Based on all the evidence available, 10%-35% of people who contract COVID-19 will go on to develop Long COVID. All age groups are affected, including children, and there is a higher incidence of Long COVID in women. The total number of cases of COVID-19 in the United States has surpassed 30 million with a half million deaths. This means to about 2.9 million to 10.3 million people (and growing) in the U.S. will end up with chronic symptoms following infection with COVID-19.
What are the Symptoms of Long COVID?
People with Long COVID have reported over 200 symptoms. A comprehensive list of symptoms from an international study can be found here. The more common symptoms are:
- Brain fog
- Shortness of Breath
- Chest pain/tightness
- Abdominal pain
- Low back pain
- Muscle aches and weakness
- Change in the sense of smell and taste
Other Conditions Associated with Long COVID
- Autoimmune disease
- Mast cell activation syndrome
- Tickborne infections (Lyme disease, Bartonella)
- Mycoplasma bacteria
Is Long COVID an Autoimmune Disease?
One cause of autoimmune reactions in the human body is through a mechanism called molecular mimicry. Molecular mimicry (also known as cross-reactivity) occurs when a pathogen has a similar protein sequence to human tissue. The consequence is antibodies made to attack a pathogen also attack human tissue (joints, thyroid, etc.).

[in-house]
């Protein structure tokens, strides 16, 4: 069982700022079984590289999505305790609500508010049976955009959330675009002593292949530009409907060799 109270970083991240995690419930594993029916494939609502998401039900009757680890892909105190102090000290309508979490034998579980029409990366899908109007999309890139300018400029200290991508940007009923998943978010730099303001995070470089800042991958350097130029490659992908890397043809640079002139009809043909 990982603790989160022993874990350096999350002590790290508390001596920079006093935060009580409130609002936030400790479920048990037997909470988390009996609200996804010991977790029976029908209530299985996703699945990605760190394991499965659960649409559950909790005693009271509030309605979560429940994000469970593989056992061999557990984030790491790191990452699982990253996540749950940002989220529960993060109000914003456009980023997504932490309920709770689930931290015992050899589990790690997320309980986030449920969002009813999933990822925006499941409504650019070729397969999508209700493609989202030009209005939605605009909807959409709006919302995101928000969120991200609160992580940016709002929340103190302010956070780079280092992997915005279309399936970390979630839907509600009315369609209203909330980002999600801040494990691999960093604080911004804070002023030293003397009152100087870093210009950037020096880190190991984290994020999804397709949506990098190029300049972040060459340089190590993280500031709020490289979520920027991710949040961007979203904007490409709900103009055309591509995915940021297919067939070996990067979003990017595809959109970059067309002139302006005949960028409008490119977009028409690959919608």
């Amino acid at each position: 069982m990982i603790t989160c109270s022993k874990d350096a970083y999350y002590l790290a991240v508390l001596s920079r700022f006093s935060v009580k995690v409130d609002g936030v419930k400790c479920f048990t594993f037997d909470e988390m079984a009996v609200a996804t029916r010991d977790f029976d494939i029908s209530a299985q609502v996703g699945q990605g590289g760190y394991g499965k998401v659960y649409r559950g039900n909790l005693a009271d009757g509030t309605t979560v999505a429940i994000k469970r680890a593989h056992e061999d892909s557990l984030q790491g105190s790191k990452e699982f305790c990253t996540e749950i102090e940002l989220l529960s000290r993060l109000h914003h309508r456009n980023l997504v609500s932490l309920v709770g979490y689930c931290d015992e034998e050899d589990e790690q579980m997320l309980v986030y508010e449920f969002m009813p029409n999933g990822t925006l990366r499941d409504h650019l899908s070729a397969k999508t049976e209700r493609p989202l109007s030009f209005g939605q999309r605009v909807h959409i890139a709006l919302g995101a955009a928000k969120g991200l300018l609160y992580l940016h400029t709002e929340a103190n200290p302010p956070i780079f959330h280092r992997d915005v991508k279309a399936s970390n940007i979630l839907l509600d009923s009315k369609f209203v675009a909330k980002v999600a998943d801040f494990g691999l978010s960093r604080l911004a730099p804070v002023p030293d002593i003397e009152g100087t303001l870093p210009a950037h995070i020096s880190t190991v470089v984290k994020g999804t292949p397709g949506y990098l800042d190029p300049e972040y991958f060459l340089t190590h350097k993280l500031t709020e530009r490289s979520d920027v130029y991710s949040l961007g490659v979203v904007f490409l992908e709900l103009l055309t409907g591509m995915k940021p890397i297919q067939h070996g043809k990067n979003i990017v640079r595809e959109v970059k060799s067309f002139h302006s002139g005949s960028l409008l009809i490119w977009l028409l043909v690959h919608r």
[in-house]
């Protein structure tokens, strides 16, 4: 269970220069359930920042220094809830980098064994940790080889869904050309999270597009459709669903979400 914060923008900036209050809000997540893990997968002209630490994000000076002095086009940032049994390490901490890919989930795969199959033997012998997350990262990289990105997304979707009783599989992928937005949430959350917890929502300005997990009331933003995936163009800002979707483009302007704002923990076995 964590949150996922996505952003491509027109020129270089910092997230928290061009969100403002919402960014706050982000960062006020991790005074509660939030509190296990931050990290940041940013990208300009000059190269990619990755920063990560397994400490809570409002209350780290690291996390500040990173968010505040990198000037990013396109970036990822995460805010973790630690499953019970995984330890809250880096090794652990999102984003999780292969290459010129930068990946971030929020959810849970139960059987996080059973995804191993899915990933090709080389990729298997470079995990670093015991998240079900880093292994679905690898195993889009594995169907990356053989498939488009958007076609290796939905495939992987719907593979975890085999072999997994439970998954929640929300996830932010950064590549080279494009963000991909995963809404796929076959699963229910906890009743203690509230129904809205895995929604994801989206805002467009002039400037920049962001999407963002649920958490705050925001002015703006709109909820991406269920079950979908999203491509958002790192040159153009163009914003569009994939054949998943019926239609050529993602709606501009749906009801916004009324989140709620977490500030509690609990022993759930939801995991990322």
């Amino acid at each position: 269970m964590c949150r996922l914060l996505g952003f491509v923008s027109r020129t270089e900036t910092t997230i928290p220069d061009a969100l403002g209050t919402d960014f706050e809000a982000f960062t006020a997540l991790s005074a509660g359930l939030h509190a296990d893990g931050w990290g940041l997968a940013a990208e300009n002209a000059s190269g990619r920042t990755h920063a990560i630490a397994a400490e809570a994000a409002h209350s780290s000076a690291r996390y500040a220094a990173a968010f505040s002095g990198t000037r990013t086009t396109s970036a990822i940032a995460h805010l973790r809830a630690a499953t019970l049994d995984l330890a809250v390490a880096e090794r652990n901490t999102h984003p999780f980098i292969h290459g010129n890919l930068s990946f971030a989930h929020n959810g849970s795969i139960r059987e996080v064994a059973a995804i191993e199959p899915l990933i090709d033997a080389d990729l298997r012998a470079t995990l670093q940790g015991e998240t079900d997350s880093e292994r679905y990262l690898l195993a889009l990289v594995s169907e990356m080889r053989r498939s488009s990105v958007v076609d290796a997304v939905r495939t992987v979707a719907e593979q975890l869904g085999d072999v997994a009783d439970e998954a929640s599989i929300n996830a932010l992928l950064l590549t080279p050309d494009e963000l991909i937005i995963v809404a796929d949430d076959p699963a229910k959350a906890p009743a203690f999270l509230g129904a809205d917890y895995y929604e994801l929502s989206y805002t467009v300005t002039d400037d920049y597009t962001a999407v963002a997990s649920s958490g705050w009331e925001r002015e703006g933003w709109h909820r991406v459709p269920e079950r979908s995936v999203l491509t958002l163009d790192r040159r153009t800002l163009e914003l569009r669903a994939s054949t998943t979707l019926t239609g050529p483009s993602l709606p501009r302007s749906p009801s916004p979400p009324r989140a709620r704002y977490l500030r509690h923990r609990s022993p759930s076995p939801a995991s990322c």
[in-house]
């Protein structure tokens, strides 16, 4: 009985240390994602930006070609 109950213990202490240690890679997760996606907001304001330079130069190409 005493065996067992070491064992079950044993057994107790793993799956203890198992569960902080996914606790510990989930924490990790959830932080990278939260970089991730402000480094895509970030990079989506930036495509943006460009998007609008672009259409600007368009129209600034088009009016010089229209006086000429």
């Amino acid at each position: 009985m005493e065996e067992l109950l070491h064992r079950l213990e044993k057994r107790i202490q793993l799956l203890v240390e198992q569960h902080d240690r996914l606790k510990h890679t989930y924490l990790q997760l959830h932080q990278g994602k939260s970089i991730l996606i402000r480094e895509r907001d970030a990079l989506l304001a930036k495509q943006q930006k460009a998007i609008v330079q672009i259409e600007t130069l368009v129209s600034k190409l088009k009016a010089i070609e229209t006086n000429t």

In January 2021, researchers from southern California published their findings of a study to determine if SARS-CoV-2 virus antibodies could cause an autoimmune reaction. They tested human monoclonal SARS-CoV-2 antibodies against 55 human tissues. What they discovered was remarkable – COVID-19 antibodies cross-reacted with a total of 28 human tissues!
COVID-19 antibodies cross-react with mitochondria which may be the cause of chronic fatigue in Long COVID
The most common human tissue the antibodies reacted to was the energy-producing powerhouse, the mitochondria. If COVID-19 antibodies are also destroying human mitochondria, it makes sense a common symptom of Long COVID is fatigue. Other tissues that COVID antibodies cross-reacted with were gastrointestinal, thyroid, muscle, and brain. Other studies have reported autoimmune thyroiditis following infection with COVID-19.
Does the COVID Vaccine Contribute to Autoimmune Disease?
The authors from the above study set out to answer another question: if antibodies to COVID-19 attack normal human tissue, will the COVID vaccine contribute to autoimmune disease? Vaccines work by triggering the immune system to form antibodies against a pathogen. The results of this research project confirmed cross-reactivity between SARS-CoV-2 antibodies and human tissues. At this time, we do not have long-term data to conclude if the COVID vaccine will increase the incidence of autoimmune diseases.